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Thread: Quilt as You Go

  1. #1
    Junior Member sharkee's Avatar
    Join Date
    Nov 2010
    Rifle, Colorado
    I have attached a block from the Rose of Sharon quilt that is a 14" square. I still need to applique the pieces down but I am going to make 4 of them exactly like this one and would like to quilt them each separately and then join them after they are quilted. (I figure if I start FMG'ing on a smaller project I might have better luck) I guess it would be a quilt as you go.

    My problem is I don't know how to do this. How much seam allowance do I need to leave on the fabric and the batting? I have the Rose of Sharon DVD that explains how Sharon does it but she uses a sashing and I don't want to in this case.

    Can you recommend a book or DVD that would help me with this?

    I hope I am making sense and I know that a lot of you wonderful quilteres will be able to point me in the right direction.

    Thanks in advance for your help

    Rose of Sharon block
    Name:  Attachment-258850.jpe
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  2. #2
    MTS is offline
    Join Date
    Nov 2010
    Beautiful block!!!

    You probably want a to see Kimberly's tutorial (and K3n's). See the links below.

    Reposting the repost. ;-)
    I've culled this information from some of my prior QAYG posts on other threads.
    This first group deals with the QAYG method of joining quilted blocks into a finished quilt top:

    There are many similar methods to the version demonstrated by Kimberly in her tutorial (link below). Most of have slight variations dealing with the sashing, and/or the way the blocks are attached to each other.

    The variation I use most often is based on the book "Awash with Color" by Judy Turner.

    In it, you actually attach the top and back sashing to the block at the same time, zig-zag the blocks together, and then you sew down the other side of the sashings (either by hand or machine). I prefer to do it by hand, but it can easily be done by machine.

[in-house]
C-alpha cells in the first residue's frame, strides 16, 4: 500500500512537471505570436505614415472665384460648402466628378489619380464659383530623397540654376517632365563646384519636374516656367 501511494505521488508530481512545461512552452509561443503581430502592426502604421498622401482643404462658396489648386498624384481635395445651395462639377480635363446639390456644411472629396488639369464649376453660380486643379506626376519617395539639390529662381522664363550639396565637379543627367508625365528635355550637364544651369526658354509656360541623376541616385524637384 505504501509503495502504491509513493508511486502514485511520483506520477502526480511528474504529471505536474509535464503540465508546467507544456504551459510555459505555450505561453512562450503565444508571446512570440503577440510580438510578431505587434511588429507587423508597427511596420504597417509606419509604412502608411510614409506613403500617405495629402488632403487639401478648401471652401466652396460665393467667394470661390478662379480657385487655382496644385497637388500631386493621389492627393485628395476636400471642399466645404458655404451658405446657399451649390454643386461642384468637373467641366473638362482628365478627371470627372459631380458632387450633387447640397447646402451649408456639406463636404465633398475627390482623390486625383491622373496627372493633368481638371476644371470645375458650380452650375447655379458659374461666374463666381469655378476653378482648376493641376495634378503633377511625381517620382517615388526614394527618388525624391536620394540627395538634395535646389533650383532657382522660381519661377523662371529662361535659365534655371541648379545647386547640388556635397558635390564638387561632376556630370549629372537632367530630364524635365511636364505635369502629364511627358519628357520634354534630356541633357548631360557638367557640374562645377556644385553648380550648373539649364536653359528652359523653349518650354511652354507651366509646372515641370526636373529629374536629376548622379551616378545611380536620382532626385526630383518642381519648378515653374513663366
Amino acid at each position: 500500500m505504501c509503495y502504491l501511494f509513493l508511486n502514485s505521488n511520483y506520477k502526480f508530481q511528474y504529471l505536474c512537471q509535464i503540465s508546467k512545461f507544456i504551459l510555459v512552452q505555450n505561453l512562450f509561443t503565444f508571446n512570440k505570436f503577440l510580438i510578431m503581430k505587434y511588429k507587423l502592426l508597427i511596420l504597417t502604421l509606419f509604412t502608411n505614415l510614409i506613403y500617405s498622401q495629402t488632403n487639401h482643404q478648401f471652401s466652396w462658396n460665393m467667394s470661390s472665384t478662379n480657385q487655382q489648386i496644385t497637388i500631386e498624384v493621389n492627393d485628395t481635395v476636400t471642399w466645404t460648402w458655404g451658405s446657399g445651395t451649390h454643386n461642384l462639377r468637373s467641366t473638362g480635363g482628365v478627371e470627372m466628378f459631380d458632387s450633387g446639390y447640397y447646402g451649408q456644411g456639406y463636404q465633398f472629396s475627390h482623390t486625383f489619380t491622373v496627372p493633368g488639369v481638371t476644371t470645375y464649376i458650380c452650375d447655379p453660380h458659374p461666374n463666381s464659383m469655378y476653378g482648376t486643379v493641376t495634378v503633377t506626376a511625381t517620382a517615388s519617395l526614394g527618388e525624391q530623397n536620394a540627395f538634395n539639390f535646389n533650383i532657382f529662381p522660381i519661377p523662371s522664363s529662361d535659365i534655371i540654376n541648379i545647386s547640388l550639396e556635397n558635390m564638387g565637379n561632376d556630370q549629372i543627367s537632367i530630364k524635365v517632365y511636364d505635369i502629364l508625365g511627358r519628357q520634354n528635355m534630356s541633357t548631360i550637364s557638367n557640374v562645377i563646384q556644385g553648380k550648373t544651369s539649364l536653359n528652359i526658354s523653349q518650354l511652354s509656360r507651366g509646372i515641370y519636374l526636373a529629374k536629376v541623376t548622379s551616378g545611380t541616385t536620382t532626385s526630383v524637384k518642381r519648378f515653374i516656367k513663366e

Nothing, and I mean nothing, is ever going to pull this thing apart. I think I like it the best because the first few QAYG quilts I made were for babies. One I know of was still going strong 6 years later, even after weekly washings and nap times at nursery and kindergarden.

    I think this method is the most versatile because you can attach ANYTHING together, regardless of the shape.

    Here's a recap of some of the various QAYG tutorials on this board.
    THere are many, I haven't read them all, but these struck me as very well written and presented.

    The Fun and Done - where you bring the backing to the front as a border/binding for each block, tutorial by DebWatkins.

    QAYG with sashing:
    Kimberly's tutorial (also noted above)

    Similar to Kimberly's but another variation of dealing with the sashing - with NO hand sewing.
    Tutorial by k3n.

    If you're looking for some books, the best are:
    Judy Turner - Awash with Color (mentioned above)
    It's also a great book if you want to learn about value. I highly recommend it.

    The other is Reversible Quilts by Sharon Pederson.

    All the above methods have to do with joining blocks that are already quilted. My advise is to read them ALL, go to youtube and watch videos - just search on QAYG.
    Then pick a method, or pieces of different ones, that will work for you. It's a fabulous technique to know.


    The other "branch"of QAYG mentioned upthread deals with reducing the bulk when quilting an already pieced quilt top.

    There were a couple of books:
    "Divide and Conquer" by Nancy Smith and Linda Milligan was one of the first.

    Marti Michel came out with one later (that pretty much said the same thing as D&C).

    I don't have a list of favorite sites or videos or tutorials as it's not a method I use (that's why LongArmers exist ) but it is another helpful and useful technique to know.
    You can find youtube videos on this method as well.

  3. #3
    Super Member mom-6's Avatar
    Join Date
    Feb 2010
    Is there a way to do QAYG that does not require sashing on both top and bottom? ie. - that would require it only on one or the other?

  4. #4
    Super Member purplemem's Avatar
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    Apr 2008
    Blog Entries
    I don't use sashing, my method is a variation of Marti Michelle's.

    I join the front pieces with 1/4 inch seams just like always. The backing I cut 1 inch wider all the way around, then I fold over and iron so that I have a nice edge. Then I sew the backing together either with a whip stitch or with a topstitch - over the next block. There is 1/4 overlap on the back but I know the quilt stays together.

    It isn't sashing, doesn't affect the front at all, and is hardly noticeable on the back. Sometimes I machine stitch the back, sometimes I whip stitch. It depends on how busy the front is when I quilted it.

    The busy prints on the front don't show the extra stitches.

  5. #5
    Super Member blondeslave's Avatar
    Join Date
    Mar 2009
    Airmont, NY

  6. #6
    Junior Member sharkee's Avatar
    Join Date
    Nov 2010
    Rifle, Colorado

    Thanks for all the wonderful information. I knew someone would be able to help

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